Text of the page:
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Luxurious Traditional Fabrics

Weaving is an old-age heritage of Bengal. The fine and varied handmade fabrics; the weaving skills of the crafts people of Bengal have marveled and drawn the attention of people around the world for centuries. Exquisite handwoven Muslin, Jamdani, raw silk as well as pure silks, a wide range of Khadi and extremely fine cotton have earned a place of honor for the artisans of Bengal all over the world. The world that we experience in our individual way conjures the most magnificent of memories. Be it the hypnotic wave of sun rays or the smile of an innocent child, the picture of an industrious farmer, the fragile beauty of a solitary landscape or the anticipatory beginning of a new journey. All of these bear an invitation to the magical kingdom of emotions, a front where we discover joy, melancholy, and passion. The people of Bengal took the liberty to capture a set of these precious moments by practicing this traditional Bengali Heritage.

History and archaeological discovery suggested that Bengal was famous in olden times for textile fabrics. Cotton was the chief material for textile work and produced abundantly in Bengal. During the first century AD, Dhaka Muslin became famous in Rome and was highly priced. Many other fabrics of Bengal were noted for their fineness of texture, the beauty of design, the intricacy of weaving, lightness of weight and durability. The following pages of this article have been developed to take you on a journey through some traditional fabrics.

Muslin
Muslin is among the most fascinating, ultra-fine, light, exotic and glossy texture fabrics in ancient Bengal. It was admired not only in ancient Bengal but also praised another part of the world when it was exported from Dhaka to the Middle East and much of Europe. Only upper class or royal family desired to wear these exclusive fabrics. Muslin is a finely-woven light cotton fabric in plain weave without a pattern and had identical warp and weft threads. It is made in a wide range of weights from delicate sheers to coarse sheeting. Early Indian muslin was hand-woven by uncommonly delicate handspun yarn, especially in the region of what today is Bangladesh. An important feature of muslin fabrics is its ability to drape. The material of muslin was first made in the city of Mosul (Iraq), from which its name is derived.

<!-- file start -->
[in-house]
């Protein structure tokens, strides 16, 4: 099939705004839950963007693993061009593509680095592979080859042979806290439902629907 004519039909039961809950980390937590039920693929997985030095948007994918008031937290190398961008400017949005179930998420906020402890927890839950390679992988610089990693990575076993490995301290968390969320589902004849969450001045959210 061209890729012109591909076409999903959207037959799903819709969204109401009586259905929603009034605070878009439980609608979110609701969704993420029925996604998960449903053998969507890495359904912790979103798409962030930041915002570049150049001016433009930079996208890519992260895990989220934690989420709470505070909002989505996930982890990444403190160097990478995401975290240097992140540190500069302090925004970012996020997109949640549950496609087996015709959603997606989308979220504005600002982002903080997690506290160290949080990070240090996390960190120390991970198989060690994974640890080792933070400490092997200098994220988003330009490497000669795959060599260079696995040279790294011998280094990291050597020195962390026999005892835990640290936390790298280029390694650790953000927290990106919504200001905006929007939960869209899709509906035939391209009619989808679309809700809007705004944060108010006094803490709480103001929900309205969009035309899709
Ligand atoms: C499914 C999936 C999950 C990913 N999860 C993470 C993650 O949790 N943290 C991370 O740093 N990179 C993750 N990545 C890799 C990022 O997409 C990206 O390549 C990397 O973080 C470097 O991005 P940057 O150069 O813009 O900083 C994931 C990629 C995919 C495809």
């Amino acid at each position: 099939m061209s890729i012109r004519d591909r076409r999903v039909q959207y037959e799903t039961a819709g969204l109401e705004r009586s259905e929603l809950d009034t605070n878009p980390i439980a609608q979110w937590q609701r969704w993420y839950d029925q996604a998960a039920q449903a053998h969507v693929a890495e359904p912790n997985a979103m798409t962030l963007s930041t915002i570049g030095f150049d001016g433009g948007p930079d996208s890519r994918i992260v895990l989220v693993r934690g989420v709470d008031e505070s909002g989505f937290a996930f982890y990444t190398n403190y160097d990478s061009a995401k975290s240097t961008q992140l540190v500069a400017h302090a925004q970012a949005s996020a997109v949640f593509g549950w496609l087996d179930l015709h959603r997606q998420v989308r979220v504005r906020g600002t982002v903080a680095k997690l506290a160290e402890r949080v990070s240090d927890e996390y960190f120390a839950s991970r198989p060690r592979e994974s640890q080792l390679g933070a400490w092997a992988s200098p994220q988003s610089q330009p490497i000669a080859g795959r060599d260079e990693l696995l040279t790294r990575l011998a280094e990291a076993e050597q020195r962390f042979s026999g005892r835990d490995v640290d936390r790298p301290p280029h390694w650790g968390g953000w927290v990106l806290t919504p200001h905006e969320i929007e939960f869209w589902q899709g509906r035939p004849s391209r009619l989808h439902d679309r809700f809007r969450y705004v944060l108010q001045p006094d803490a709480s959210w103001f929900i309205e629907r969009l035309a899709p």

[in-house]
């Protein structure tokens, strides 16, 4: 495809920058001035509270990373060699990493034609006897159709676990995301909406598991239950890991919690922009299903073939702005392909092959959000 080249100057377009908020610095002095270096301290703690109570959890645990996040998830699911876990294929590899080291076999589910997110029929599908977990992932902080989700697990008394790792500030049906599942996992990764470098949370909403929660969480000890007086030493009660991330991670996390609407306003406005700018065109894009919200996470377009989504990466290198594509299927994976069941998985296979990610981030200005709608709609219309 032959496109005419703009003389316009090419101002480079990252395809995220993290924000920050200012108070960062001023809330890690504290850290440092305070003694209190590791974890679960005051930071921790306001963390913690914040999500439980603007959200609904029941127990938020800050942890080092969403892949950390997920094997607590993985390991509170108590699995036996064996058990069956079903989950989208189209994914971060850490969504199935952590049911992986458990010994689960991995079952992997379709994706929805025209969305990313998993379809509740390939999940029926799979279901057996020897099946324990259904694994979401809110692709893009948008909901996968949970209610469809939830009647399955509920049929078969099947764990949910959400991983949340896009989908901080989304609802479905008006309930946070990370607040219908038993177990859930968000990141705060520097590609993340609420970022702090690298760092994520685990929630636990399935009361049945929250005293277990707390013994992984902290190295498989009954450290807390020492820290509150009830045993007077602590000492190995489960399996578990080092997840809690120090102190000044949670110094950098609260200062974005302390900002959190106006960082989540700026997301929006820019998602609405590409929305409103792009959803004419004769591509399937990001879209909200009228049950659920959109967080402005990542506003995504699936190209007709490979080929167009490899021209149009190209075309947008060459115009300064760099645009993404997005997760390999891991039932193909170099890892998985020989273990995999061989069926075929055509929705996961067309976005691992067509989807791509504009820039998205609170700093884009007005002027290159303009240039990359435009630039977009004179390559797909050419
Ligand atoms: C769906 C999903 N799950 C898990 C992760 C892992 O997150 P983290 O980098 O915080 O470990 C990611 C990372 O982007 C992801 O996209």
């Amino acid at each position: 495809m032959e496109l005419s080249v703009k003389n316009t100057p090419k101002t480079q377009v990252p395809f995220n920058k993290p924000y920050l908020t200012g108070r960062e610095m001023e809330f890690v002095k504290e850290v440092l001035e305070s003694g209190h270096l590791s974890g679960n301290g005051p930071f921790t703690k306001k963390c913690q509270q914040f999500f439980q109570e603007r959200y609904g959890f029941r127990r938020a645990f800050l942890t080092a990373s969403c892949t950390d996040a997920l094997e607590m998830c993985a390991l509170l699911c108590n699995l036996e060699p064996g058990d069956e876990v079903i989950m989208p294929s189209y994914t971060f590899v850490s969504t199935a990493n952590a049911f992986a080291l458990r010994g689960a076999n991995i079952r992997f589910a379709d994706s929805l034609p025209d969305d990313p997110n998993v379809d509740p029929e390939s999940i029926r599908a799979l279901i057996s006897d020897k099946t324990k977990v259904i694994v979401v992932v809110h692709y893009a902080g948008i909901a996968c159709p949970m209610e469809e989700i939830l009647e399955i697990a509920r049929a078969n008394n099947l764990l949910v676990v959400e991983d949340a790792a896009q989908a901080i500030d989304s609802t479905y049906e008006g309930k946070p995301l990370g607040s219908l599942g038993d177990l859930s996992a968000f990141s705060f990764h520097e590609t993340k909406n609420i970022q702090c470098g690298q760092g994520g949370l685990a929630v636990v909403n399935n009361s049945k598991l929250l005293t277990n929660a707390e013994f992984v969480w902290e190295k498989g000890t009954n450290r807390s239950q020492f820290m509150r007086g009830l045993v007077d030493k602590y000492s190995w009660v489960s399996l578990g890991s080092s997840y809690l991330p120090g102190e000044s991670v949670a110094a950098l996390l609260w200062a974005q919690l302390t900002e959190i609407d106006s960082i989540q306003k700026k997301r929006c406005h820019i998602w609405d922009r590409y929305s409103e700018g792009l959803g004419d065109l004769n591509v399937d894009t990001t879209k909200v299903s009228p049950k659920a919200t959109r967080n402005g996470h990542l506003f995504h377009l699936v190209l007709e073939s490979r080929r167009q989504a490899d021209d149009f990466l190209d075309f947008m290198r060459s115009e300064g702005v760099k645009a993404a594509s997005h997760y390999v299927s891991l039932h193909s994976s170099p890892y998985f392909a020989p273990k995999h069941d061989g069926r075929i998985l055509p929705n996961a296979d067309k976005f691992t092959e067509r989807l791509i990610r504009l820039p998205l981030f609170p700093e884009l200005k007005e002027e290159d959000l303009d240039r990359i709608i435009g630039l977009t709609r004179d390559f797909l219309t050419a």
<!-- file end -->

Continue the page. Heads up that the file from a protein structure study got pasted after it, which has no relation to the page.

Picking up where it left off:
muslin
Jamdani
Jamdani is one of the finest muslin textiles of Bengal, produced in Dhaka, Bangladesh for centuries. The Mughal emperors patronized the historical production of jamdani. It has been spoken of as the most artistic textile of the Bangladeshi weavers. Traditionally woven and created on the loom brocade, Jamdani is fabulously rich in motifs and
presently is the most attractive textile of Bangladesh and is worldwide acclaimed.
Jamdani
Banarasi Saree
Banarasi saree whose history dates back to the Mughal era in the 16th century has its origin in Banaras, a northern city of India. In Bangladesh, the migrated Muslim from Banaras started making Banarasi sarees in Dhaka since 1950. The sarees are made of finely woven silk and are decorated with an intricate design and because of these engravings are relatively heavy. Several varieties are available in Banarasi sarees. They include Pure silk (Katan), Organza (Kora), Georgette and Shattir.
Banarasi
Cotton
Cotton fabric is amazingly versatile, whether alone or blended, it outsells all other fibers combined. The natural soft fluffy staple fiber that comes from the seedpod of the cotton plant and is used to make many fabric types at every price point. Cotton fabric is popular because it is comfortable to wear all year-round. Almost every type of fabric available can be made with cotton fibers. Usually, cotton fibers are
collected from natural source and composites in cottage by hand-loom. Later comfortable and fashionable wearers are made traditional by hand driven weaving machine.
Cotton
Jute